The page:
What can APA do to Influence the deficit negotiations?

APA works in coalitions to encourage Congress and the president not to rely solely on spending cuts to reach deficit reduction targets.

We’ve all been reading about the occasionally optimistic, but usually pessimistic, predictions of whether Congress and the President will be able to design a package of deficit reductions that can pass both Houses of Congress and be signed by the President. Negotiations have taken place in a difficult context: Congress must pass legislation to increase the debt limit prior to August 2, 2011. APA members weighed in along with many others before H.R. 1, the Ryan budget, was brought to the floor.  But recently, in the absence of a concrete proposal, it hasn’t been easy to bring grassroots pressure to bear on the discussions. Conservatives are trying to encourage Republicans to hold the line against any tax increases, including those that would close loopholes that benefit narrow classes of wealthy taxpayers. The previous entry of this budget blog mentions Cut, Cap and Balance, a campaign to demonstrate support for bigger cuts and a Balanced Budget Amendment to the Constitution.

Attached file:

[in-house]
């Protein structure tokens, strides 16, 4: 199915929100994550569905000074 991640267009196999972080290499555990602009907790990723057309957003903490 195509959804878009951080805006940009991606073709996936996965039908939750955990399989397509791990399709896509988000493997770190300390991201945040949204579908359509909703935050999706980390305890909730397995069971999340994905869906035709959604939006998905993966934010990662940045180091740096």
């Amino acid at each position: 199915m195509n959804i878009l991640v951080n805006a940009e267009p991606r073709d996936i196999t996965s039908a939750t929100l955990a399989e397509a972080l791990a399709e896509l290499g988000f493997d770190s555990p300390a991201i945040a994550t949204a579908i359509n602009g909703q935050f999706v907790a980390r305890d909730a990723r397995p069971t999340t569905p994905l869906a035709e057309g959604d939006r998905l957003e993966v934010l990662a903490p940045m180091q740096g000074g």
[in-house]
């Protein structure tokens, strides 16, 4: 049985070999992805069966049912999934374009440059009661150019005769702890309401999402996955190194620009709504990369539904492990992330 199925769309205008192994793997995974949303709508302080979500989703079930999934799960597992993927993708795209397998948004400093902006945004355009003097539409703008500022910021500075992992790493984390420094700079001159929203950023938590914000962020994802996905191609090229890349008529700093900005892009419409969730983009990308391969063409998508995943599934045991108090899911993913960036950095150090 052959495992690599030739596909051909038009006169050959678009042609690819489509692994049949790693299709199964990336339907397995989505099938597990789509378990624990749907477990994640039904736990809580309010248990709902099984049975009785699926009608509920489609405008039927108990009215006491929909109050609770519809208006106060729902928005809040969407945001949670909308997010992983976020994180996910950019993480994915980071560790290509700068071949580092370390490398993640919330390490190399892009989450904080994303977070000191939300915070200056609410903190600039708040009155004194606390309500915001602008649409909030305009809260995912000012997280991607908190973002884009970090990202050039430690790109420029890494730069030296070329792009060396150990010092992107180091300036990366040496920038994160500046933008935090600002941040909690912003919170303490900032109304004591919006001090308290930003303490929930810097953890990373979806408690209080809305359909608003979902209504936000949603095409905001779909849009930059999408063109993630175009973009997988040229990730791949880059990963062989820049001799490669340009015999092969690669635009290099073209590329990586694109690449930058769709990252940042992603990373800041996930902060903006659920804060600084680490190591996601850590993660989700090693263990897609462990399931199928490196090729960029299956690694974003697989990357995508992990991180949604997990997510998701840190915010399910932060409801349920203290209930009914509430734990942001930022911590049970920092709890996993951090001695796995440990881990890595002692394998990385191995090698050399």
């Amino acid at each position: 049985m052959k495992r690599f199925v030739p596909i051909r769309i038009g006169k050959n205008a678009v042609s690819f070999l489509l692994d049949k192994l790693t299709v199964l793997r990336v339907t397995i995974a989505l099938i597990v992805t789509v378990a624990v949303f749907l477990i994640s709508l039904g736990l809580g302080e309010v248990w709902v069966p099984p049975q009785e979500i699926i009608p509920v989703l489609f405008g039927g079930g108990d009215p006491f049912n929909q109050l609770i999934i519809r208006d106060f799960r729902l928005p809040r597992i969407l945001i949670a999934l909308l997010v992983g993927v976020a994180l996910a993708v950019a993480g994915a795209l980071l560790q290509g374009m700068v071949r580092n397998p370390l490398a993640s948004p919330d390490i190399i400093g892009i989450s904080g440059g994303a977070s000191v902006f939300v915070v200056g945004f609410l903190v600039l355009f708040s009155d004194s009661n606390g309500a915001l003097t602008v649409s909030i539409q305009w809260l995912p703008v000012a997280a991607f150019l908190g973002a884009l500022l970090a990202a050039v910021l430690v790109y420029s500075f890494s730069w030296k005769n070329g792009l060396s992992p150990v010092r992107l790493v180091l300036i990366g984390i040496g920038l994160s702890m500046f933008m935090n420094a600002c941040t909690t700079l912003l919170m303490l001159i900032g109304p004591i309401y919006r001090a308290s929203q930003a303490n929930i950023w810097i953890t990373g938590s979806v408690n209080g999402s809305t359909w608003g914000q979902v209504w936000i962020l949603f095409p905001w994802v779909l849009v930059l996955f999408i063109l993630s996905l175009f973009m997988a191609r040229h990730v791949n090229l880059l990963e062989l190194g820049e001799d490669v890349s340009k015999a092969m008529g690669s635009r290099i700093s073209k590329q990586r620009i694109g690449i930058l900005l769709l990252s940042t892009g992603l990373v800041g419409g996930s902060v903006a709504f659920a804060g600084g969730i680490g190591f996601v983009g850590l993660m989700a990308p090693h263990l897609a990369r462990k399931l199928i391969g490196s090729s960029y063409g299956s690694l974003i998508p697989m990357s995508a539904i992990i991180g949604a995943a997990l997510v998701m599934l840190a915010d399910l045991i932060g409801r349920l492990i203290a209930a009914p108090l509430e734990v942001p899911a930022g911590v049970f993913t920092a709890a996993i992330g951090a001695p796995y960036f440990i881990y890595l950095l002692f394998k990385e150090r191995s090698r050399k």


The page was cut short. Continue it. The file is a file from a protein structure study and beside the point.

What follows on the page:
APA and its fellow scientific and health advocacy organizations have also been working hard on this issue in coalitions, to magnify the strength in our numbers and unity of purpose. Below is a letter to the President, with copies to Congressional leaders, from the Coalition for Health Funding, a coalition that supports the agencies of the Public Health Service (NIH, Centers for Disease Control and Prevention, etc.) APA is an active member of this coalition. This letter is an example of the ways APA and other groups are seeking to demonstrate support for a balanced deficit reduction proposal that does not rely solely on spending cuts.